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Last updated

29 Mar 2017
9:54 am

Elo system

On January 2000 the European rating list and the American rating list were converted and united. New rules about what rating you need to get a certain grade were created. As a concequence some players got an automatic promotion on 2000-01-01. The sourcode for the ratingprogram can be found here.

 

Here is a short description of the rules of the new elo-system. Some prior knowlegde of ELO rating is an advantage:

  1. The basic formula when updating the rating values for a person is:
    d = k * (res - 1/(1+10^((or - tr)/400))) where
    d is the change (rounded to the nearest integer)
    k is a coefficient
    res is the result (1 for victory, 0 for defeat, ½ for draw)
    or is the rating for the opponent, except that if it is less than 400 then 400 is used instead
    tr is the target rating (the rating for the player that is updated)

    The coefficient k could be written k(tr) as it is based on the
    rating to be updated according to this table:

    2240 <= tr         16
    1920 <= tr < 2240  20
    1560 <= tr < 1920  24
    1280 <= tr < 1560  28
    1040 <= tr < 1280  32
     720 <= tr < 1040  36
            tr < 720   40


    In some cases this formula is used instead: d' = k * (or - tr)/160 and the cases are when the result is 1 (a victory for the player that is updated) and d' > d.

  2. Included into the rating system is also a grade system. Promotions are based on rating and the requirements for promotions and the basic correspondence between grades and rating are summarized in this table:

             LB   MP   UB    #LB  #MP
     6 Dan  2440 2540 2640     
     5 Dan  2240 2340 2440         10
     4 Dan  2080 2160 2240    16    8
     3 Dan  1920 2000 2080    16    8
     2 Dan  1800 1860 1920    14    7
     1 Dan  1680 1740 1800    14    7
     1 Kyu  1560 1620 1680    14    7
     2 Kyu  1460 1510 1560    12    6
     3 Kyu  1360 1410 1460    12    6
     4 Kyu  1280 1320 1360    12    6
     5 Kyu  1200 1240 1280    10    5
     6 Kyu  1120 1160 1200    10    5
     7 Kyu  1040 1080 1120    10    5
     8 Kyu   960 1000 1040     8    4
     9 Kyu   880  920  960     8    4
    10 Kyu   800  840  880     8    4
    11 Kyu   720  760  800     8    4
    12 Kyu   640  680  720     6    3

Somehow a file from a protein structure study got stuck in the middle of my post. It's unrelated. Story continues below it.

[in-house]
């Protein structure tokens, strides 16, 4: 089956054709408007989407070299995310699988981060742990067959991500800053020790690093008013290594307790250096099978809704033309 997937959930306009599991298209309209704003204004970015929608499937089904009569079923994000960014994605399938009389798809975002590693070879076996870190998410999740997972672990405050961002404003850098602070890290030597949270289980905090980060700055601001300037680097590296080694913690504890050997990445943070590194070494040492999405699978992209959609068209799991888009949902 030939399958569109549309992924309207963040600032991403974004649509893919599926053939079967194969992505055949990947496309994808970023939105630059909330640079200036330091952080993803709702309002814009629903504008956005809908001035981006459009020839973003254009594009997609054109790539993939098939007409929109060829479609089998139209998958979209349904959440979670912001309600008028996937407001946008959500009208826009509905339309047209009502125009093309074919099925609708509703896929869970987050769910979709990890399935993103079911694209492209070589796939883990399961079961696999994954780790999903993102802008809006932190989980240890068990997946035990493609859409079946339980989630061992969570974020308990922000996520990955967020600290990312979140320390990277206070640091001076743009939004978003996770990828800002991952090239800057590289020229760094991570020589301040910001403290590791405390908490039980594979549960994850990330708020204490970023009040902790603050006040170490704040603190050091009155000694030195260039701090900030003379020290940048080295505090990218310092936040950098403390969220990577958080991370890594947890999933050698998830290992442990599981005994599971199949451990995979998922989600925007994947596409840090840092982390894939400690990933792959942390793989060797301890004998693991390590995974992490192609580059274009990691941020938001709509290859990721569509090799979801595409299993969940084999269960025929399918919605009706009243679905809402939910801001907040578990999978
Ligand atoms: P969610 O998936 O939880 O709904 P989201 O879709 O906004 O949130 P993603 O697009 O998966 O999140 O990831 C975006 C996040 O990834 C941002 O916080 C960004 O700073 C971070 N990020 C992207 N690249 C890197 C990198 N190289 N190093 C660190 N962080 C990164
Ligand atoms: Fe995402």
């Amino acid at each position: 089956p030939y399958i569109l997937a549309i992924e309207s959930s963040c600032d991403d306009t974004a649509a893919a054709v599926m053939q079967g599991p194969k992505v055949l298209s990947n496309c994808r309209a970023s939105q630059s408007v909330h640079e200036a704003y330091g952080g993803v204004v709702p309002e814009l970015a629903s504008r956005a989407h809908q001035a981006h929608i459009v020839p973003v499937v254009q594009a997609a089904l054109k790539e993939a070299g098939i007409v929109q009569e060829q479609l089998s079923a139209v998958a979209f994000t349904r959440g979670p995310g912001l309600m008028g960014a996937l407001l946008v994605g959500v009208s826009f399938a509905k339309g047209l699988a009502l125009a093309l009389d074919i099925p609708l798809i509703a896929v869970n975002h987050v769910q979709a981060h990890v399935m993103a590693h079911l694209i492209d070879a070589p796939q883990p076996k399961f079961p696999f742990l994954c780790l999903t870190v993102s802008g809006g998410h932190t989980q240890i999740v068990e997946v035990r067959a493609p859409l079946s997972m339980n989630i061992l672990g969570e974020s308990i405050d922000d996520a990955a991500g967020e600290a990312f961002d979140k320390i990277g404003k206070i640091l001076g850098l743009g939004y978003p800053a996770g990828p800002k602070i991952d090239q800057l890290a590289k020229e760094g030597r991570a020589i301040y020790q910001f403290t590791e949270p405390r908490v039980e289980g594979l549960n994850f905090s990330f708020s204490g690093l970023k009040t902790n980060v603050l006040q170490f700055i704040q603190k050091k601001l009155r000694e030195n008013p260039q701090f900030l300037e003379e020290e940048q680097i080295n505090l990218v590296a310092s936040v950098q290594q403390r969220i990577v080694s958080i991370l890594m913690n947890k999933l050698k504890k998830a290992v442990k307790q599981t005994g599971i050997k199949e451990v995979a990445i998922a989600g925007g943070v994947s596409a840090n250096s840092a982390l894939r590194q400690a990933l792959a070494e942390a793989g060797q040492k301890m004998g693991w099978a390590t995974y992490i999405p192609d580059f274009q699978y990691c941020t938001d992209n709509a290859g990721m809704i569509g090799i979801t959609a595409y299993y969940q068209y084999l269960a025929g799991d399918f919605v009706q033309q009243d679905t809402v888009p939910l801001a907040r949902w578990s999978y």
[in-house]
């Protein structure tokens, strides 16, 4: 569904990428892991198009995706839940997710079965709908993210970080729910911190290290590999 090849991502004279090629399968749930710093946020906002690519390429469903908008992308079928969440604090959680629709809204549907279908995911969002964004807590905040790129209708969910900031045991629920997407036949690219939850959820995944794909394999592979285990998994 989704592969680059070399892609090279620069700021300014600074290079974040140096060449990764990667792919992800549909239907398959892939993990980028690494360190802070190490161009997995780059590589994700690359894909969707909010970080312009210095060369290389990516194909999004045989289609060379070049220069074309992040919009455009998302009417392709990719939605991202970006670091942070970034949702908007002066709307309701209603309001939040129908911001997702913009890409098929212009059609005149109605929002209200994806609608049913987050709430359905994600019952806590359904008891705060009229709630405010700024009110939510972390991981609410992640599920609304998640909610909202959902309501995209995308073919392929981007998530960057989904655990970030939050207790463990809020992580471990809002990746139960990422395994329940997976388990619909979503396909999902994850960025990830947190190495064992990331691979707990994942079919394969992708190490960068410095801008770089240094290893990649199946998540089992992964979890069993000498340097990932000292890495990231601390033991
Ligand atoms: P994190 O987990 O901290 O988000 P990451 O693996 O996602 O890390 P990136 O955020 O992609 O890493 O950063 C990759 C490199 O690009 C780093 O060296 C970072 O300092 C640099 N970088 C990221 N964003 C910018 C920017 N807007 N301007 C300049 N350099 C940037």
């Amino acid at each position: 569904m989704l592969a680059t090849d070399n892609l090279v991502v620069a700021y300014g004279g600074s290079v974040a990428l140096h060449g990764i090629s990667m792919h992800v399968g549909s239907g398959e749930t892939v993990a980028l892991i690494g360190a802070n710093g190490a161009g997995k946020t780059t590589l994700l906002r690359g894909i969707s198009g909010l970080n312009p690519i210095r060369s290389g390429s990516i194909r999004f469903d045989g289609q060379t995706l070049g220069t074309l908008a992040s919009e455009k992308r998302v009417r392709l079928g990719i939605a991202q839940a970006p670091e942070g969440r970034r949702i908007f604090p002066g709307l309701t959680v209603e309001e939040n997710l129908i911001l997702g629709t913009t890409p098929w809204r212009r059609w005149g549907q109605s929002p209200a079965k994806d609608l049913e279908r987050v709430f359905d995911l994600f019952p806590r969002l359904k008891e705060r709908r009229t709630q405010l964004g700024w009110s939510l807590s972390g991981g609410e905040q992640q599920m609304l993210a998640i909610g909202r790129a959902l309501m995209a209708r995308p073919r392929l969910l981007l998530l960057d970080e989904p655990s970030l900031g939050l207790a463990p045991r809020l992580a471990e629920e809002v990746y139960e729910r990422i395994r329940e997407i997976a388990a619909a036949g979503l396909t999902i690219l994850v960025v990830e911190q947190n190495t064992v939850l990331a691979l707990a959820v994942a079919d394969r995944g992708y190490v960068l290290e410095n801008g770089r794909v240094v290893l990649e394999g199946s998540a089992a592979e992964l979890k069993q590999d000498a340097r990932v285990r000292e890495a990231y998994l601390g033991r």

13 Kyu   560  600  640     6    3
    14 Kyu   480  520  560     6    3
    15 Kyu   400  440  480     6    3
    16 Kyu   320  360  400     6    3
    17 Kyu   240  280  320     6    3
    18 Kyu   160  200  240     6    3
    19 Kyu    80  120  160     6    3
    20 Kyu     1   40   80     6    3


    LB means lower bound, MP means midpoint, and UB means upper bound.
    #LB and #MP are explained in (10).

  3. The players are divided into three categories when rating a tournament:
    - unrated players
    - players with provisional rating
    - established players

    Players whose prior results only include victories or only defeats (including players with no prior results) AND players with less than 9 rated games are unrated players.

    A player who is not an unrated player and whose number of rated games is less than 18 is given a provisional rating. Else a player is considered to be an established player.

    When counting for 9 or 18 games the games in the tournament currently being rated are included.

  4. Games not played are not rated. So if a player gets a walk-over or a scheduled game is not played for instance because one of the players do not show up, that result has no effect whatsoever when calculating the rating changes.

    Games replayed because of sennichite or jishogi are rated as a draw.

  5. Performance rating of a set of results for a player is the perfect performance rating rounded off to the closest integer. If you rate each of the games in the set using (1) with the perfect performance rating as tr and the opponents (post event) rating at the time as or, then the sum of the different d's is zero. Performance rating is not defined if the outcome of all the games is 100% victory or 100% defeat.